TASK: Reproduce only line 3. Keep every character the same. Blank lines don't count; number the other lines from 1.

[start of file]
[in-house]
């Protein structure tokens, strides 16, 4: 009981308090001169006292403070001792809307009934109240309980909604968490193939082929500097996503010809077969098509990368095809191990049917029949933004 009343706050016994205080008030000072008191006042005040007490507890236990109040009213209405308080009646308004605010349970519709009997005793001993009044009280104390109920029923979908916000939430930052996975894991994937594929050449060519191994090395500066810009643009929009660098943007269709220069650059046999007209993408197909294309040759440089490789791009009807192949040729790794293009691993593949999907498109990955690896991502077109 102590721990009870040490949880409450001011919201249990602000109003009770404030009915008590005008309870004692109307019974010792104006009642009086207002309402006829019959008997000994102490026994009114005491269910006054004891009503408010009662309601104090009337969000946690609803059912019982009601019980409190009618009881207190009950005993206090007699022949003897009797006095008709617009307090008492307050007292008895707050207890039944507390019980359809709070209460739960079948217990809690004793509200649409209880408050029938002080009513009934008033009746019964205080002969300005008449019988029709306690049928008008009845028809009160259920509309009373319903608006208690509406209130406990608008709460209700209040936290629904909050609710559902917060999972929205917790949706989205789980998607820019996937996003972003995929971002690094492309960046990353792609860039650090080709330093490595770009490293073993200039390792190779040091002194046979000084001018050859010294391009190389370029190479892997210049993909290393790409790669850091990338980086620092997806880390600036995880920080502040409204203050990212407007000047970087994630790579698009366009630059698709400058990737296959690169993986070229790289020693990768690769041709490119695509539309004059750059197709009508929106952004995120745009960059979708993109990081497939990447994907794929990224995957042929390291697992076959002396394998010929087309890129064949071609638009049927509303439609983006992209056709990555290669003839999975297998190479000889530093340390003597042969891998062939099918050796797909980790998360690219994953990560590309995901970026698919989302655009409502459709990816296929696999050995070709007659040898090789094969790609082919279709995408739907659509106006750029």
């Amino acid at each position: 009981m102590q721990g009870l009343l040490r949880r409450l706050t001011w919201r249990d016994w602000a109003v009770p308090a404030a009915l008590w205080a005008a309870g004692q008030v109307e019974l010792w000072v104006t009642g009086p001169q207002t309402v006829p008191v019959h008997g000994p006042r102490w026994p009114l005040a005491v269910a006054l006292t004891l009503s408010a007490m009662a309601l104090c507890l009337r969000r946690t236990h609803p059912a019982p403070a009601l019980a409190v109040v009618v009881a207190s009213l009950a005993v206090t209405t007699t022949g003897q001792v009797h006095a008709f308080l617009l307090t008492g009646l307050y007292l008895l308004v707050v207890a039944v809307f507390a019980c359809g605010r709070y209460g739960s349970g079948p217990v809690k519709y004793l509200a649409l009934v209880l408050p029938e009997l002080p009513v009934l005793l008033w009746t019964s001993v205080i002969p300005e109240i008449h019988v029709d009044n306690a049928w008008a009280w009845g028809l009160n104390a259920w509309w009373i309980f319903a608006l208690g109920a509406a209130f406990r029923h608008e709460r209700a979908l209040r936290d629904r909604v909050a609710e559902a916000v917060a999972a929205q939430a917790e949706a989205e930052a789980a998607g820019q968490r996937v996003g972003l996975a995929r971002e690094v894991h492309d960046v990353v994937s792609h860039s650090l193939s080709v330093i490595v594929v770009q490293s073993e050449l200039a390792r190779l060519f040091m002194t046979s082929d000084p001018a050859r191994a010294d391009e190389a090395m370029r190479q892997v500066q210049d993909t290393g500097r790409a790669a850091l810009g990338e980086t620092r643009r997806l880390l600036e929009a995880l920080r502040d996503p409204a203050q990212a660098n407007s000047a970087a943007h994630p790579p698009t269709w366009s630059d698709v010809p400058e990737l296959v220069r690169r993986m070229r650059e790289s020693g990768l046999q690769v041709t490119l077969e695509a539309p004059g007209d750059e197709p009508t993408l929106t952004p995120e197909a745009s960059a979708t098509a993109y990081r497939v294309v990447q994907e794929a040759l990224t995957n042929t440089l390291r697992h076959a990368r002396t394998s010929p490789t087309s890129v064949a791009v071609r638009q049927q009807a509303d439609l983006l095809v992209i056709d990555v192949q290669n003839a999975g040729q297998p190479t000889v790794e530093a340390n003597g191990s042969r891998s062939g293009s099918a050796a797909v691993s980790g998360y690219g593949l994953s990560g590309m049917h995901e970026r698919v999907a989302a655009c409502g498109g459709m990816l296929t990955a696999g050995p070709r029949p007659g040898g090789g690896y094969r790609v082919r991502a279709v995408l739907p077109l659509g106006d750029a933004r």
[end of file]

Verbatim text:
């Amino acid at each position: 009981m102590q721990g009870l009343l040490r949880r409450l706050t001011w919201r249990d016994w602000a109003v009770p308090a404030a009915l008590w205080a005008a309870g004692q008030v109307e019974l010792w000072v104006t009642g009086p001169q207002t309402v006829p008191v019959h008997g000994p006042r102490w026994p009114l005040a005491v269910a006054l006292t004891l009503s408010a007490m009662a309601l104090c507890l009337r969000r946690t236990h609803p059912a019982p403070a009601l019980a409190v109040v009618v009881a207190s009213l009950a005993v206090t209405t007699t022949g003897q001792v009797h006095a008709f308080l617009l307090t008492g009646l307050y007292l008895l308004v707050v207890a039944v809307f507390a019980c359809g605010r709070y209460g739960s349970g079948p217990v809690k519709y004793l509200a649409l009934v209880l408050p029938e009997l002080p009513v009934l005793l008033w009746t019964s001993v205080i002969p300005e109240i008449h019988v029709d009044n306690a049928w008008a009280w009845g028809l009160n104390a259920w509309w009373i309980f319903a608006l208690g109920a509406a209130f406990r029923h608008e709460r209700a979908l209040r936290d629904r909604v909050a609710e559902a916000v917060a999972a929205q939430a917790e949706a989205e930052a789980a998607g820019q968490r996937v996003g972003l996975a995929r971002e690094v894991h492309d960046v990353v994937s792609h860039s650090l193939s080709v330093i490595v594929v770009q490293s073993e050449l200039a390792r190779l060519f040091m002194t046979s082929d000084p001018a050859r191994a010294d391009e190389a090395m370029r190479q892997v500066q210049d993909t290393g500097r790409a790669a850091l810009g990338e980086t620092r643009r997806l880390l600036e929009a995880l920080r502040d996503p409204a203050q990212a660098n407007s000047a970087a943007h994630p790579p698009t269709w366009s630059d698709v010809p400058e990737l296959v220069r690169r993986m070229r650059e790289s020693g990768l046999q690769v041709t490119l077969e695509a539309p004059g007209d750059e197709p009508t993408l929106t952004p995120e197909a745009s960059a979708t098509a993109y990081r497939v294309v990447q994907e794929a040759l990224t995957n042929t440089l390291r697992h076959a990368r002396t394998s010929p490789t087309s890129v064949a791009v071609r638009q049927q009807a509303d439609l983006l095809v992209i056709d990555v192949q290669n003839a999975g040729q297998p190479t000889v790794e530093a340390n003597g191990s042969r891998s062939g293009s099918a050796a797909v691993s980790g998360y690219g593949l994953s990560g590309m049917h995901e970026r698919v999907a989302a655009c409502g498109g459709m990816l296929t990955a696999g050995p070709r029949p007659g040898g090789g690896y094969r790609v082919r991502a279709v995408l739907p077109l659509g106006d750029a933004r």